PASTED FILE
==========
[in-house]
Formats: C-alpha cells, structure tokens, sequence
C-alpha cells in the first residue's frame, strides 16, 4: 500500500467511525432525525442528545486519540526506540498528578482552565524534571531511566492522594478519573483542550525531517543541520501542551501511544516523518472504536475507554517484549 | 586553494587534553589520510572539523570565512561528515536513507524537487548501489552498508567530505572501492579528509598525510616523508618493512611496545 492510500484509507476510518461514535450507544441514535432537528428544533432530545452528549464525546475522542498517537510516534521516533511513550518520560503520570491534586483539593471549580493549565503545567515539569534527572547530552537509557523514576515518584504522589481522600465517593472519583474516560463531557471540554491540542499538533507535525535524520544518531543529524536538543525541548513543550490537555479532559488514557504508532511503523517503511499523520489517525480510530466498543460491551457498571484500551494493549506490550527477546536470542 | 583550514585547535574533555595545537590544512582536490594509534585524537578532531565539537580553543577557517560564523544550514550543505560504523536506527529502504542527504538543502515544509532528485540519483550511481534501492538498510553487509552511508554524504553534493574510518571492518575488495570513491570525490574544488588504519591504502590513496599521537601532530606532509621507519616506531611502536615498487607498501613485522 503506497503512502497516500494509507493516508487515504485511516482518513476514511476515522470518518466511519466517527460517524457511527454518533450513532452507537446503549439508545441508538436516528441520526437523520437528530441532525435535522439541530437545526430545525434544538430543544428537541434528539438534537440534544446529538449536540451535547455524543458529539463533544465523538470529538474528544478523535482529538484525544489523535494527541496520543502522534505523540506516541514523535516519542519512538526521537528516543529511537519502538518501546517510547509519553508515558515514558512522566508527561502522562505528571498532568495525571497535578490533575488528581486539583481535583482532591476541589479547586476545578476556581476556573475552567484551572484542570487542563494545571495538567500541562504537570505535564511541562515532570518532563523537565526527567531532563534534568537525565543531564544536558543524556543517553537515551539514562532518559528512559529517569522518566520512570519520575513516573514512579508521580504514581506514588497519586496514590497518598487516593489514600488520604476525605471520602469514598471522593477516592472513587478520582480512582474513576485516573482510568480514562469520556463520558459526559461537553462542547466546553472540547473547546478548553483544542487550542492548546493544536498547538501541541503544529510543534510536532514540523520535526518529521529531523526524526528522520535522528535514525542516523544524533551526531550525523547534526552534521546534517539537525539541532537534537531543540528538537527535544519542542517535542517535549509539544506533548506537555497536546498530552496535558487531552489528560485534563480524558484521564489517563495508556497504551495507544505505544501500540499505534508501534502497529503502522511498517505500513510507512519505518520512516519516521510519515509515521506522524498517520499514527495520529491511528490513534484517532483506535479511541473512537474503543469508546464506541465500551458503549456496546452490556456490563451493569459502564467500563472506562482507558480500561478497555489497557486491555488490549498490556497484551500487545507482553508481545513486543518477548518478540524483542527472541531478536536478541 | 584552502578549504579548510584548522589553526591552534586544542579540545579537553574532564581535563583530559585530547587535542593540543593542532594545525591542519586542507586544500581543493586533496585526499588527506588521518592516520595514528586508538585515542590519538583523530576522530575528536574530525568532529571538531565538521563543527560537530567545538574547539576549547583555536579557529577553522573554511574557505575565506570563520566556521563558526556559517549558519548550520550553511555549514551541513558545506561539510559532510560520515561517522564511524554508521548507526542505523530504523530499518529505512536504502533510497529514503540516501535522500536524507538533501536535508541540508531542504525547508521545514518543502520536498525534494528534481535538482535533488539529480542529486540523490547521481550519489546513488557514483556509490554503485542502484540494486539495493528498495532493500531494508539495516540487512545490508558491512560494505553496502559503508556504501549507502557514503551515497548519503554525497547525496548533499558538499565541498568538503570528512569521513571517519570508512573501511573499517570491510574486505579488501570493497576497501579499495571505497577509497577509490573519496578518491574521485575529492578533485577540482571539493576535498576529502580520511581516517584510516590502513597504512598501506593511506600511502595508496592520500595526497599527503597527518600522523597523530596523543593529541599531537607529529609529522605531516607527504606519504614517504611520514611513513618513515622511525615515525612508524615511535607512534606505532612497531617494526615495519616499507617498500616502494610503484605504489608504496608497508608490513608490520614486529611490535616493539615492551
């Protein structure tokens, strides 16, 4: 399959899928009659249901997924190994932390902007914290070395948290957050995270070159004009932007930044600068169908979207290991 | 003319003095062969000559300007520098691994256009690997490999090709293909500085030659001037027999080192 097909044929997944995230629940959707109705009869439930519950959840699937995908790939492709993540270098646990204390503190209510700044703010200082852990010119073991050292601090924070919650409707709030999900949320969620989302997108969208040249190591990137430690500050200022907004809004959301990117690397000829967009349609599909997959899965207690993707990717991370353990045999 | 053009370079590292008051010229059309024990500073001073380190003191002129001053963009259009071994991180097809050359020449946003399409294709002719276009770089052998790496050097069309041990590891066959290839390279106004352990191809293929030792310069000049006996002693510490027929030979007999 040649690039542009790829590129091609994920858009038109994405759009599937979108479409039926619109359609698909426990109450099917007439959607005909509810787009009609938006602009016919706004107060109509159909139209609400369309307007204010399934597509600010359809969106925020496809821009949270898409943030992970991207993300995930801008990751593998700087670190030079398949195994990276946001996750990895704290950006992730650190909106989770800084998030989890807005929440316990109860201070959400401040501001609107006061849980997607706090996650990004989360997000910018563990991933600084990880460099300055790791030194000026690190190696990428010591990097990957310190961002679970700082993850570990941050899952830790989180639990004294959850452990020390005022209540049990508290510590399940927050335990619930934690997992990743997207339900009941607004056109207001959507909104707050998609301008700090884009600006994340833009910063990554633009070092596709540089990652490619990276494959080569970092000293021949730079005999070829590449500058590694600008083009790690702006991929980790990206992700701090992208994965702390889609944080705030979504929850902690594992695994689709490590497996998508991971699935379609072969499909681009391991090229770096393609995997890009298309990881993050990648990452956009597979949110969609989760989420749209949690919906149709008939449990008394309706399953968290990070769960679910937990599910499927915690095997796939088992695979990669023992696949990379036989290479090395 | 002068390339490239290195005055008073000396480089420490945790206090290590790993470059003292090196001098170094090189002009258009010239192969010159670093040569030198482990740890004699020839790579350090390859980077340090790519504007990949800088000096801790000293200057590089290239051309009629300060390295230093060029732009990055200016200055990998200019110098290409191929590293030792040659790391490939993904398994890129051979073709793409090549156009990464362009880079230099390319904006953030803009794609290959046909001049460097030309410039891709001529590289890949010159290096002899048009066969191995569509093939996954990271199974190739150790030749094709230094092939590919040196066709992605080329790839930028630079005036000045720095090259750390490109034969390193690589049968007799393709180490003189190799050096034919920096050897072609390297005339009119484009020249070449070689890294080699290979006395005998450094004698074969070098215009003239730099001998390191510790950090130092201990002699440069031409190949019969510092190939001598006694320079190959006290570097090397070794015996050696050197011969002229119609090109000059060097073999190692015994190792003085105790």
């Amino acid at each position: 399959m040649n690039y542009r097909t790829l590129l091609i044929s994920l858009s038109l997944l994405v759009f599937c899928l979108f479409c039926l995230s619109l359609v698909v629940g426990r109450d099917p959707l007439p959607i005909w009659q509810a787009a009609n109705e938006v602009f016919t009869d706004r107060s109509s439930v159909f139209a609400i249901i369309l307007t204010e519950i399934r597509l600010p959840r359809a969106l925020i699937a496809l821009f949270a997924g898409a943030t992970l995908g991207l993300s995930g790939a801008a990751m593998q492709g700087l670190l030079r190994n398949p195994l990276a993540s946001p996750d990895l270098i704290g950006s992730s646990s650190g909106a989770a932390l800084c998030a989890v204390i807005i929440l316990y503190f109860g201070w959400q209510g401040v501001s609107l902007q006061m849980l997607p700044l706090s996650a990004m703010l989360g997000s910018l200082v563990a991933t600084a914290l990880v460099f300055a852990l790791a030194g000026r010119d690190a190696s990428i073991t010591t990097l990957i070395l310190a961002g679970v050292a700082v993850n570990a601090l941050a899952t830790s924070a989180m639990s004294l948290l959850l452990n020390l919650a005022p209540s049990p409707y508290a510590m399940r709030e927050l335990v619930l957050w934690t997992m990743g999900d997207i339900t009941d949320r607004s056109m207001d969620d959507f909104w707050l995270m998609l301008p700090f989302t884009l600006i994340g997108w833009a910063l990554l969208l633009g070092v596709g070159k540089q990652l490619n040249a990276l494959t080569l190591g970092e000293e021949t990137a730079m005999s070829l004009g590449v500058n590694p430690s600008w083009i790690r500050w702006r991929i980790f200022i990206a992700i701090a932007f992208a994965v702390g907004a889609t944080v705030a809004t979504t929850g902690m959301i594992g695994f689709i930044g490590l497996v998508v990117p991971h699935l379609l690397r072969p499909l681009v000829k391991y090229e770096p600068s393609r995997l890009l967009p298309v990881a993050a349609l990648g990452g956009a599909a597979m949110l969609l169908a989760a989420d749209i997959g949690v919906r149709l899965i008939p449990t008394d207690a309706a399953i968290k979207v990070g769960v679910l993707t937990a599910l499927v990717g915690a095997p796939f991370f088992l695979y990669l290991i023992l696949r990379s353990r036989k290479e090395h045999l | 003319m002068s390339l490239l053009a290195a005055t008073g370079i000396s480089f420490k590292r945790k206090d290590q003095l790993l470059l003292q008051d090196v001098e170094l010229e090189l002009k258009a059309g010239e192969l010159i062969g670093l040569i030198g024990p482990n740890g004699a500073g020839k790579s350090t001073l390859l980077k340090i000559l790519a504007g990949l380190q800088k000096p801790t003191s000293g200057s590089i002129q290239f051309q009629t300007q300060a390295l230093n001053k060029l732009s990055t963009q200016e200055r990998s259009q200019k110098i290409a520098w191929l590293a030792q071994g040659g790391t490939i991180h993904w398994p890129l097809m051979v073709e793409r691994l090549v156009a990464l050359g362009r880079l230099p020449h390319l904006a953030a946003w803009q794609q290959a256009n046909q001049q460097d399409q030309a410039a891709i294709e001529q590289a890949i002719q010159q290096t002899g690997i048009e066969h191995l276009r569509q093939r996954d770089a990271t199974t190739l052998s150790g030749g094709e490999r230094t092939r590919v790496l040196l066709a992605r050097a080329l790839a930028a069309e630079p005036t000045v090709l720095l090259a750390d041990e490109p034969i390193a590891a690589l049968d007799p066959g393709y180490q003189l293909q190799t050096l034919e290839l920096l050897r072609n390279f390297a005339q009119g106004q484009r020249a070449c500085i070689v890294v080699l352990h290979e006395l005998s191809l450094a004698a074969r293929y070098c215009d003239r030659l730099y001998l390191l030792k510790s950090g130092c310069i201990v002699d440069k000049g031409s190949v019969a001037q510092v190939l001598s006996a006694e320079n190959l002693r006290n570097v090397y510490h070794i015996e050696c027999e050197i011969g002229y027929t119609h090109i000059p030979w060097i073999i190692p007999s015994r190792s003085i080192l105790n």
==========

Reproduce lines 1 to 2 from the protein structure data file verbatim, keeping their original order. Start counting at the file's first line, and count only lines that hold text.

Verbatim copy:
[in-house]
Formats: C-alpha cells, structure tokens, sequence